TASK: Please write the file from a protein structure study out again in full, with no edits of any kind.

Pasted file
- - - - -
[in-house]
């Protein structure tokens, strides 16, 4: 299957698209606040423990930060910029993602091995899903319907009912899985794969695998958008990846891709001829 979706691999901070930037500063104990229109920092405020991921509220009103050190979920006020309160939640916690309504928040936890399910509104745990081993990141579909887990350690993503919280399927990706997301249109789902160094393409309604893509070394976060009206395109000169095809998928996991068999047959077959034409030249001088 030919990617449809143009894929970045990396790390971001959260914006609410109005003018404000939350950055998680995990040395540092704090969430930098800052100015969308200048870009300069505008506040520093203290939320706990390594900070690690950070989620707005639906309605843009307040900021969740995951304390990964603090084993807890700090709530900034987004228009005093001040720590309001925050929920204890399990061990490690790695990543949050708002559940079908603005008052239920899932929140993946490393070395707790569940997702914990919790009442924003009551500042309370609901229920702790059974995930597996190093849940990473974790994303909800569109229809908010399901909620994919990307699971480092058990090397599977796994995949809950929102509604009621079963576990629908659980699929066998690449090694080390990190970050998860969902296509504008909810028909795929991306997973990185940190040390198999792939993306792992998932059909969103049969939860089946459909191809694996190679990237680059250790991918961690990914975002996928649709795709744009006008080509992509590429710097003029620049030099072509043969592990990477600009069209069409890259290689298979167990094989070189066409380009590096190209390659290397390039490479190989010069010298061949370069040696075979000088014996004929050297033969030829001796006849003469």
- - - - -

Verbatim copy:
[in-house]
């Protein structure tokens, strides 16, 4: 299957698209606040423990930060910029993602091995899903319907009912899985794969695998958008990846891709001829 979706691999901070930037500063104990229109920092405020991921509220009103050190979920006020309160939640916690309504928040936890399910509104745990081993990141579909887990350690993503919280399927990706997301249109789902160094393409309604893509070394976060009206395109000169095809998928996991068999047959077959034409030249001088 030919990617449809143009894929970045990396790390971001959260914006609410109005003018404000939350950055998680995990040395540092704090969430930098800052100015969308200048870009300069505008506040520093203290939320706990390594900070690690950070989620707005639906309605843009307040900021969740995951304390990964603090084993807890700090709530900034987004228009005093001040720590309001925050929920204890399990061990490690790695990543949050708002559940079908603005008052239920899932929140993946490393070395707790569940997702914990919790009442924003009551500042309370609901229920702790059974995930597996190093849940990473974790994303909800569109229809908010399901909620994919990307699971480092058990090397599977796994995949809950929102509604009621079963576990629908659980699929066998690449090694080390990190970050998860969902296509504008909810028909795929991306997973990185940190040390198999792939993306792992998932059909969103049969939860089946459909191809694996190679990237680059250790991918961690990914975002996928649709795709744009006008080509992509590429710097003029620049030099072509043969592990990477600009069209069409890259290689298979167990094989070189066409380009590096190209390659290397390039490479190989010069010298061949370069040696075979000088014996004929050297033969030829001796006849003469």